From My Journal: Tuesday, September 11, 2001

Twenty years ago, nineteen al-Qaeda terrorists hijacked four commercial airliners, crashing two of them into the World Trade Center and one into the Pentagon. The fourth one, Flight #93, crashed into a field in Pennsylvania when the passengers tried to take back control of the plane. 2977 people were killed that day.

I was an Air Force captain stationed at the Space and Missile System Center at Los Angeles AFB. I was twenty-nine years old, nearing the end of my military commitment, eight months away from leaving the military and starting a new life as a mother.

I’m sad for those who lost their lives or loved ones on September 11th. I’m also thankful no one I personally knew died or was injured. I thought I’d share my 9/11 journal entry. I left out last names and some first names. Abbreviations are spelled out, but I left grammatical idiosyncrasies like run-on sentences and tense switching.

Tuesday, September 11, 2001

“National Emergency”

I don’t normally write about the news or world events in my journal because they rarely affect me personally.  Even great tragedies like the bombing of the Federal building in Oklahoma city or plane crashes I don’t think I wrote anything about other than the fact it happened.  But today…

I was in the bathroom brushing my teeth when I heard NPR break their regular news to report that a plane had crashed into the World Trade Center. I can’t remember what time it was, somewhere around 6:15.  They were saying that it was a small commuter plane, and no one had any idea what was going on.  NPR broadcast the CNN or other TV news coverage, and it was obvious the TV was showing this ghastly explosive image on the screen, and then there were reports of a second plane crashing into the building, and the news reporter was wondering if it could possibly be a serious problem with the navigation equipment, so I finally turned on the TV and saw a clip of the second plane flying right into the tower behind the main one already hit, and you can see this orange bulb of flames and debris burst out of the other side.  And then it was one thing after another that made it totally surreal–reports that the planes were hijacked, then reports that a helicopter went down at the Pentagon, an explosion at the Pentagon, the White House was being evacuated, a plane crashed into the Pentagon, then all incoming flights were being diverted to Canada and the rest cancelled.  I manage to finish getting ready for work, and I was glued to the television, and then they reported that the first tower had totally collapsed.  I couldn’t believe it.  My heart was racing and it was almost difficult to believe this was all happening for real.  I looked at my watch and it was 7:15–I was way late for work.

I had my ID ready and I tried getting onto the base using the usual entrance, and it was totally closed down and fenced off.  I walk in the building greeted by Donielle who checked two forms of my ID, and I know it’s not going to be a normal day.  I walk upstairs and am greeted by Mr. K. who had apparently been answering my phone for me, Barsotti walking around the hallways, everyone talking about what’s going on.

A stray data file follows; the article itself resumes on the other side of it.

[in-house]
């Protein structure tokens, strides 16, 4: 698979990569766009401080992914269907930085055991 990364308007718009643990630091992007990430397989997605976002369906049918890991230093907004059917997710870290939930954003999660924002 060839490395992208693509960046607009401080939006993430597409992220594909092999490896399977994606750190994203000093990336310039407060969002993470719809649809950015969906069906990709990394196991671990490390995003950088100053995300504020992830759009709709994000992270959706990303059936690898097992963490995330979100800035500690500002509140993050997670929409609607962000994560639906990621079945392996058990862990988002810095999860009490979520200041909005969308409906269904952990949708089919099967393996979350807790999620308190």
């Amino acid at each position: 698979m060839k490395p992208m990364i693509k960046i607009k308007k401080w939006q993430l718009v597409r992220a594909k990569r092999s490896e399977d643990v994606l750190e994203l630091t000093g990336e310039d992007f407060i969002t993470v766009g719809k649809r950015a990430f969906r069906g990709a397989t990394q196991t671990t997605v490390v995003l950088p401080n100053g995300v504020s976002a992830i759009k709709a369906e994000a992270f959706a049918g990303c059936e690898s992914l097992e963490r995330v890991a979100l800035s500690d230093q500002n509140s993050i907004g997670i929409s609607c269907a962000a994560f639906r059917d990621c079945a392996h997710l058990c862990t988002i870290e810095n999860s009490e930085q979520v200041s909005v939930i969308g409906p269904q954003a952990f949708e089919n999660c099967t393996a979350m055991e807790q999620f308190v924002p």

Both of those World Trade Center towers totally collapsed.  I don’t know where I was when the second one went down, I can’t remember if I was still at home watching or on my way to work.  They said later that it wasn’t the plane crash itself that caused the structural failure, it was the intense 1500-1600 degree heat from the flames that melted the steel beams, and once those couple of floors gave in, then each floor below it fell under the weight like a domino, each floor neatly falling vertically on top of the one below it until it totally destroyed itself.

I can’t even imagine being inside that building as it’s collapsing like that, or of being on the floors that the plane had crashed into.  I hope their deaths were quick and painless.  There might have been thousands of people still in that building.

S. called–he’s been put on a midshift tonight and on shift indefinitely.

I think I managed to give people the impression that I knew what the hell I was doing.  I was ordering lieutenants and captains to make ten copies of this recall roster, ten of that, call everyone on this roster.

Lieutenant V. asks why AXC left if they’re not allowed to leave.  I can hear the tension in his voice.  I answered “They weren’t supposed to do that!  I can’t believe Maj R. did that!” 

Nina–I was going to give her some phone numbers of people in AXG/T to call, and she said with some embarrassment that she was in the shower and needed 10-15 minutes.

Dart calls from where he is in ACQ201, I tell him we’re in THREATCON DELTA.  He asks if Fort MacArthur is locked down, and I told him I didn’t know.

Wednesday September 12th

Day off, stuck to the phone all day.

The remainder of my September journal entries is about the minutiae of my daily life. For example, my next entry, dated Friday, 14 September, 2001, reads:

Stayed up til 4 am watching something on Raymond Carver and cheesy 80’s movie with Patricia Arquette.

It wasn’t until October when I mentioned another related news event:

Sunday, 7 October, 2001: “Bombed Afghanistan”

That’s it. I wrote down the date, and a title without mentioning any thoughts on the matter, which meant I thought it was important enough for me to at least write down something to help me remember. It’s interesting how that catastrophic day has been seared into my memory, and yet I didn’t write about it again.

Until today.

Capt Hagerman (me) at work, March 2002

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